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Nashville Moment: Hal Cato

Cato is diving right back into nonprofits as the newly minted CEO of the social enterprise Thistle Farms.

Written By:  Kristin Luna

Photographers:  Shannon Fontaine

Hal Cato, Entrepreneur

In the business world, Hal Cato is one of Nashville’s most recognizable names, not to mention a relentless cheerleader for the city. For the past three decades, he’s oscillated between the private and nonprofit sectors; aside from having built an impressive career in health care, he served as CEO for Oasis Center for 10 years and founded Hands On Nashville. After selling his tech startup Zeumo—a platform that enables communication between hospitals and their physicians via phones and tablets—over the summer, Cato is diving right back into nonprofits as the newly minted CEO of the social enterprise Thistle Farms.

Do-Gooder: The Nashville native has long been an advocate for the city’s youth, having helped start Alignment Nashville, the Nashville After Zone Alliance, the Youth Opportunity Center, and the Mayor’s Child and Youth Master Plan.

“Shakespeare’s ‘to thine own self be true’ may have first been written more than 400 years ago, but it’s still the key to living an authentic, happy life today,” he explains. “I realized over the past few years that I am happiest when I’m doing two things: helping an individual overcome the odds stacked against them while simultaneously helping to change the odds for many others just like them. This is what great nonprofit organizations do, and my voice within was calling me back.”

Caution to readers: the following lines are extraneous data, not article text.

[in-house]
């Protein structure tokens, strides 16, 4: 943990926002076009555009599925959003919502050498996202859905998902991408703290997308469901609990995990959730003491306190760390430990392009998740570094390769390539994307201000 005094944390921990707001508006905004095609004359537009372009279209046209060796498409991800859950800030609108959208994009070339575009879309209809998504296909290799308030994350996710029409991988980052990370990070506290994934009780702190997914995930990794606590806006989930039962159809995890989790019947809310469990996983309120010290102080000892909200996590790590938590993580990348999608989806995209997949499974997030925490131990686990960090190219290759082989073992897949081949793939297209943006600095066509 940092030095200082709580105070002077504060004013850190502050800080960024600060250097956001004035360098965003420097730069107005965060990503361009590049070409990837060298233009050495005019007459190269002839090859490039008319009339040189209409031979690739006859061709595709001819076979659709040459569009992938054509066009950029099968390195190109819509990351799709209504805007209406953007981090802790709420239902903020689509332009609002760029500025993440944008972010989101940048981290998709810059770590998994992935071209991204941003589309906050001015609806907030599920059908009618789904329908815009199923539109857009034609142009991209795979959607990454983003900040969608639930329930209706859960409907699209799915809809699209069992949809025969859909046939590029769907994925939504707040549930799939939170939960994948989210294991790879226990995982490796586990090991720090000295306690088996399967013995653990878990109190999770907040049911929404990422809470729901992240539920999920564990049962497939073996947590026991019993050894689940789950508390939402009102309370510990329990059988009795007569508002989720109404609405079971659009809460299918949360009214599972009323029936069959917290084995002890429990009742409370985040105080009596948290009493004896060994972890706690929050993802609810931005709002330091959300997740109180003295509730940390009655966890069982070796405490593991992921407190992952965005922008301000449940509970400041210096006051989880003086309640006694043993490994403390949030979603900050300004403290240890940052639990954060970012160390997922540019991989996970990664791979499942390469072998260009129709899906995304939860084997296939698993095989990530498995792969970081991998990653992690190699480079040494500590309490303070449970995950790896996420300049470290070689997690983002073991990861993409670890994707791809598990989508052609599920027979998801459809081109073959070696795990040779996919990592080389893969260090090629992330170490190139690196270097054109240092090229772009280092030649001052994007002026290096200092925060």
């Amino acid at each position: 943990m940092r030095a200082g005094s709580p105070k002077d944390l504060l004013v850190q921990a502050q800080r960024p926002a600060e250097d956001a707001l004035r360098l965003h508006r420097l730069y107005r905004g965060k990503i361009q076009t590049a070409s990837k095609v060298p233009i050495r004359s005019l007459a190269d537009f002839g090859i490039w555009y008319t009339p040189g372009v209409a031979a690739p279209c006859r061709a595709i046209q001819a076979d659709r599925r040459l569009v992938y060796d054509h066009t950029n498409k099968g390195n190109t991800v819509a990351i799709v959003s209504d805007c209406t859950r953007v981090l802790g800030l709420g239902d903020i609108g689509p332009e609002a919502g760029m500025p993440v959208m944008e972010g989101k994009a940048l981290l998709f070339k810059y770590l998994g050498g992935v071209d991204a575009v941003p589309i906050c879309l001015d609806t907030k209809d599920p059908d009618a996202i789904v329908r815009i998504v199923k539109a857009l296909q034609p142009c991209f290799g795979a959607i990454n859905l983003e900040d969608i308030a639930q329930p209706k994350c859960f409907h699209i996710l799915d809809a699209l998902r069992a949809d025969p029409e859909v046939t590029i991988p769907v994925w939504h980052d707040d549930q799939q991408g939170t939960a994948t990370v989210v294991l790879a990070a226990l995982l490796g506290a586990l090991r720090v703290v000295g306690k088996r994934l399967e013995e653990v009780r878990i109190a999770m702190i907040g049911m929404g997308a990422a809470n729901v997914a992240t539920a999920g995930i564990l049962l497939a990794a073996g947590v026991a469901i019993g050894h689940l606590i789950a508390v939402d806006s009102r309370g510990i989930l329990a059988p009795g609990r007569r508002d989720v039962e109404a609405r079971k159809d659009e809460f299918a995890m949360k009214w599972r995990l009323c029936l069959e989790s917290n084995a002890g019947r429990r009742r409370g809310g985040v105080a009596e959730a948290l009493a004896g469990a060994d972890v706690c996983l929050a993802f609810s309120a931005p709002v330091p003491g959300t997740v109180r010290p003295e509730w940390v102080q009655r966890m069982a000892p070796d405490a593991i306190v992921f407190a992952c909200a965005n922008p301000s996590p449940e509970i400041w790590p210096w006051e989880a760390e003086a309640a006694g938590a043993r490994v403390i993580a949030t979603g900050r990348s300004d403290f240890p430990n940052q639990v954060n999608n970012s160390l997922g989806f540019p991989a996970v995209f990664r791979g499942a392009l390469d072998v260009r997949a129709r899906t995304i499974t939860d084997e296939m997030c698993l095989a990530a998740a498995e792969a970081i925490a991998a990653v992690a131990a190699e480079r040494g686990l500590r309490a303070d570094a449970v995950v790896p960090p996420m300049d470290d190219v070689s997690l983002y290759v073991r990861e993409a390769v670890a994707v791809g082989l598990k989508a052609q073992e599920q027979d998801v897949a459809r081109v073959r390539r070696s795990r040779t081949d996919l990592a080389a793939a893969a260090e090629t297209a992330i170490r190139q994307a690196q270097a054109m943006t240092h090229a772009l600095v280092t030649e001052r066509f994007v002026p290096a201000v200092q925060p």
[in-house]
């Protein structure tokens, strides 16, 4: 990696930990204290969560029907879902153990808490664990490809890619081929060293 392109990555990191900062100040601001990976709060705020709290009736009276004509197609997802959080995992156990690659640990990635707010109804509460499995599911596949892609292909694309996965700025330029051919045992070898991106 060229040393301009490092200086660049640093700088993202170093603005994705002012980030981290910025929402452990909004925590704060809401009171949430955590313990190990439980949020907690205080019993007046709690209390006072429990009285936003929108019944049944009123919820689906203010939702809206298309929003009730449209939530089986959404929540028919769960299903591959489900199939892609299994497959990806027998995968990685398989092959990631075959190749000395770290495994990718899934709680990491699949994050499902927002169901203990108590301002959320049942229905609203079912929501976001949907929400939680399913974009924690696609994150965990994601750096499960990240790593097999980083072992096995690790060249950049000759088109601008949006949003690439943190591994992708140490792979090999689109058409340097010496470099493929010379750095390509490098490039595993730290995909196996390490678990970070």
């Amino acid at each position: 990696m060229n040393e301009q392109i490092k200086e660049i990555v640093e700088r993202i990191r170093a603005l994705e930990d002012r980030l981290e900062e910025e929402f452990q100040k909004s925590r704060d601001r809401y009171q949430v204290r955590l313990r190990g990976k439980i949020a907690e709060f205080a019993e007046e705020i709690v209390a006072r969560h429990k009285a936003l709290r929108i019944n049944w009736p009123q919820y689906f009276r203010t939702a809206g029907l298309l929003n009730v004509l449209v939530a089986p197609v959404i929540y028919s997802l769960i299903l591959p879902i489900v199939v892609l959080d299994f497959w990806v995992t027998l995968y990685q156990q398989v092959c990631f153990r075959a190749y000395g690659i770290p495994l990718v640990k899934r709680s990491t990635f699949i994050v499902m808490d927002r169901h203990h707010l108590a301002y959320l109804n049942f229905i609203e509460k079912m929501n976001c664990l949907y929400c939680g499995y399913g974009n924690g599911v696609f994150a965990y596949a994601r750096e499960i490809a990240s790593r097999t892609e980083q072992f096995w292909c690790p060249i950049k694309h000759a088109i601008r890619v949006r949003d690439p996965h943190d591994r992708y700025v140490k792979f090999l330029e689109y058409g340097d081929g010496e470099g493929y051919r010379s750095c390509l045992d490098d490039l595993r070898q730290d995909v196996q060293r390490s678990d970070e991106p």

Drilling Down: Cato’s grand plans for the nonprofit include building a new manufacturing facility, expanding the Thistle Stop Café on Charlotte Avenue, and enhancing the national educational and business opportunities offered to the 22 sister organizations across the country.

“The number of ways we can strengthen our brand, increase revenue, and most importantly, create more social, emotional, and economic opportunities for women coming out of trafficking, addiction, and prostitution are mind-boggling,” he says. “The hardest part is going to be saying no to some things and staying focused.”

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The Trifecta: Cato outlines three things the organization must offer in order to be competitive in the marketplace: a quality product, a beautiful package, and a powerful story.

“We have the most powerful story out there. We’ll be streamlining the number of products in our portfolio, focusing on quality and ingredients that are as good for the body as they are for the earth,” he explains. “I want to increase our wholesale presence fivefold and at least double what we’re doing in online sales. At the end of the day, the more we succeed, the more the women we serve now and in the future will succeed.”

Tough Love: Though Cato says he was worried about being a male leading a female-focused nonprofit “for about five minutes,” he ultimately let go of any fear.

“I’m quickly coming to recognize that that there is no greater privilege than to earn the trust of women who have been bought, sold, and abused by men their entire lives,” he says. “This will be the hardest job I ever loved.”

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